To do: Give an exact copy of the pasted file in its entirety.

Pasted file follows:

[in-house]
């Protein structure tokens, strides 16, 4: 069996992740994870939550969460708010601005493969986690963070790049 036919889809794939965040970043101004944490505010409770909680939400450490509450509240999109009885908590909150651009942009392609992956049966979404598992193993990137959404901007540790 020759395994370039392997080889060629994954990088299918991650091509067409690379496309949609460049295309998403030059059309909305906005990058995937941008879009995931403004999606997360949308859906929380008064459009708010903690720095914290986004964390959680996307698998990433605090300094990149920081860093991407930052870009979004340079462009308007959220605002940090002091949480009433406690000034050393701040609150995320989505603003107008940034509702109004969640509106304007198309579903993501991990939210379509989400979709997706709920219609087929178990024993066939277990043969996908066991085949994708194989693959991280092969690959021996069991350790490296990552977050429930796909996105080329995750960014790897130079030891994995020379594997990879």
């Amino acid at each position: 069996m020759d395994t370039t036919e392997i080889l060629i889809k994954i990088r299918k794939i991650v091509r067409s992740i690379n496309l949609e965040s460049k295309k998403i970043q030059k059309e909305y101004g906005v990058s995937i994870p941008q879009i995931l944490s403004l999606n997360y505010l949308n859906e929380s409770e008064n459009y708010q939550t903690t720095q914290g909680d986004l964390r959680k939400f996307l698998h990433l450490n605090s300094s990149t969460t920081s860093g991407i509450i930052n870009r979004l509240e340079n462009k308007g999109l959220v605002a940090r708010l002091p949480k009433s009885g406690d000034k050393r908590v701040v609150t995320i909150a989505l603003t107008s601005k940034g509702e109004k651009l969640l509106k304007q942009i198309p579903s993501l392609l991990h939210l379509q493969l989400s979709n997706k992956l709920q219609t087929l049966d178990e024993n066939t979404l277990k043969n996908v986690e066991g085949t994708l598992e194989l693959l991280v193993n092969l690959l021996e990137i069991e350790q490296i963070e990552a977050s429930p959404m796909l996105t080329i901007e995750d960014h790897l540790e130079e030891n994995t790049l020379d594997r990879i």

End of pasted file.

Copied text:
[in-house]
């Protein structure tokens, strides 16, 4: 069996992740994870939550969460708010601005493969986690963070790049 036919889809794939965040970043101004944490505010409770909680939400450490509450509240999109009885908590909150651009942009392609992956049966979404598992193993990137959404901007540790 020759395994370039392997080889060629994954990088299918991650091509067409690379496309949609460049295309998403030059059309909305906005990058995937941008879009995931403004999606997360949308859906929380008064459009708010903690720095914290986004964390959680996307698998990433605090300094990149920081860093991407930052870009979004340079462009308007959220605002940090002091949480009433406690000034050393701040609150995320989505603003107008940034509702109004969640509106304007198309579903993501991990939210379509989400979709997706709920219609087929178990024993066939277990043969996908066991085949994708194989693959991280092969690959021996069991350790490296990552977050429930796909996105080329995750960014790897130079030891994995020379594997990879």
């Amino acid at each position: 069996m020759d395994t370039t036919e392997i080889l060629i889809k994954i990088r299918k794939i991650v091509r067409s992740i690379n496309l949609e965040s460049k295309k998403i970043q030059k059309e909305y101004g906005v990058s995937i994870p941008q879009i995931l944490s403004l999606n997360y505010l949308n859906e929380s409770e008064n459009y708010q939550t903690t720095q914290g909680d986004l964390r959680k939400f996307l698998h990433l450490n605090s300094s990149t969460t920081s860093g991407i509450i930052n870009r979004l509240e340079n462009k308007g999109l959220v605002a940090r708010l002091p949480k009433s009885g406690d000034k050393r908590v701040v609150t995320i909150a989505l603003t107008s601005k940034g509702e109004k651009l969640l509106k304007q942009i198309p579903s993501l392609l991990h939210l379509q493969l989400s979709n997706k992956l709920q219609t087929l049966d178990e024993n066939t979404l277990k043969n996908v986690e066991g085949t994708l598992e194989l693959l991280v193993n092969l690959l021996e990137i069991e350790q490296i963070e990552a977050s429930p959404m796909l996105t080329i901007e995750d960014h790897l540790e130079e030891n994995t790049l020379d594997r990879i």